The first item of business is to know what type of weeds you want to
control. This will make a big difference in what product or products
you select. The main products used for broadleaf weed control in
lawns are 2,4-D, MCPP, dicamba, a combination of those three
products, and triclopyr.
Let's start with the triclopyr since it's
probably the easiest to discuss. Its place in weed control is for
hard-to-control weeds and woody plants. It also improves control of
violets. It can be combined with one or more additional chemicals to
provide broad-spectrum control. Some blends now contain triclopyr,
so check the label.
The old standby is 2,4-D. It is good on carpetweed, chicory,
dandelion, lamb's-quarters, plantains and wild carrot. MCPP is good
on chicory, lamb's-quarters and white clover. Dicamba is good on
black medic, chickweeds, chicory, dandelion, dock, henbit, knotweed,
lamb's-quarters, pearlwort, purslane, red sorrel, thistles, white
clover, wild carrot and yarrow. The combination of all three
products will pick up all of those listed for the individual
products, plus a few more such as mallow, speedwell and wild onion.
The combinations are sold under many different trade names, so check
the active-ingredient list for ones you need.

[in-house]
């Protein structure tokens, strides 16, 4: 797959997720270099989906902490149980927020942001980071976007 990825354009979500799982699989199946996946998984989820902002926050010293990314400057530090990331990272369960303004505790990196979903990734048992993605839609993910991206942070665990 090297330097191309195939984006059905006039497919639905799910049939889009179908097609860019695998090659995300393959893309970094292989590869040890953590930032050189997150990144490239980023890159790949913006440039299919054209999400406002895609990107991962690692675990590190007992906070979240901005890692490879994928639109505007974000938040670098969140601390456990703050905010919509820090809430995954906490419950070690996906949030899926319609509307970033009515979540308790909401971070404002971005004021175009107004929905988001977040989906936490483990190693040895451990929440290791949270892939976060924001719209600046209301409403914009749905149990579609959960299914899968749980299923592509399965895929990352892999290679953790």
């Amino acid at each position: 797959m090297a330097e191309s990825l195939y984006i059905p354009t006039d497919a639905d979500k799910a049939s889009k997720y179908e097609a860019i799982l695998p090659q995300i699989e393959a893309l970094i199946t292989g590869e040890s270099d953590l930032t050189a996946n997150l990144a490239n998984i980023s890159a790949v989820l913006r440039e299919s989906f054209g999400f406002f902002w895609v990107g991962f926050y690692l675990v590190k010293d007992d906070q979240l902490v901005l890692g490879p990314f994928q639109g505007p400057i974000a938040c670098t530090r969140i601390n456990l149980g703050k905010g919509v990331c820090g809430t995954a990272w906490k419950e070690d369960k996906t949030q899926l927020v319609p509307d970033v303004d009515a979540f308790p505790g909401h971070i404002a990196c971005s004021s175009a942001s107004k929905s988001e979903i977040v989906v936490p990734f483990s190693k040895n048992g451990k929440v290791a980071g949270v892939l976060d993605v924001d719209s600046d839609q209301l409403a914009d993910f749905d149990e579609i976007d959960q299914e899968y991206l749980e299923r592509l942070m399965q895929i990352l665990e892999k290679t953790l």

My annual disclaimer for application of these types of products
is: "Beware of potential drift from these products." Not only can
the spray move under windy conditions while you are spraying, but
particularly with dicamba in hot and humid conditions, the products
can drift as a vapor for up to two weeks after spraying.
Cedar apple rust
Cedar apple rust is caused by a fungus that attacks two different
groups of trees. The first group is apples and crabapples, and the
second is juniper and eastern red cedar. In order to survive, the
fungus must "move" from one group or host to the other.
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On juniper, or eastern red cedar, small galls (3/8 to 1 3/16 inches
in diameter) develop throughout the tree on needles and small twigs.
When mature, these galls swell considerably and repeatedly produce
orange, jello-like horns during rainy spring weather. As spring
rains subside, the galls die, which may cause death of the twig from
the gall to the tip.
On susceptible crabapples and apples, tiny yellow spots appear on
the leaves after infection in the spring. As the spots mature, they
become yellow-orange and swollen, with a red border, and develop
tiny black dots in the center of the lesion. By midsummer, small
cuplike structures with tubes are visible on the undersides of
mature leaf lesions. The fungus may also infect fruit and tender
twigs of very susceptible crabapple and apple varieties.
The entire life cycle takes about two years, with a year on each
host. The apple phase is easily recognized on the leaves and fruit
by just about anybody who has grown apples. The teliospore phase on
the cedars is quite striking, but is noticed much less frequently.
Fungicides in spray programs do a good job of controlling the
apple phase, while the cedar phase is best controlled by buying
resistant varieties. Some homeowners cut the galls off before they
break out into the "orange blob," but the result is the same: You
are likely to lose the tips on those branches.
University of Illinois
Extension director for Logan, Menard and Sangamon counties]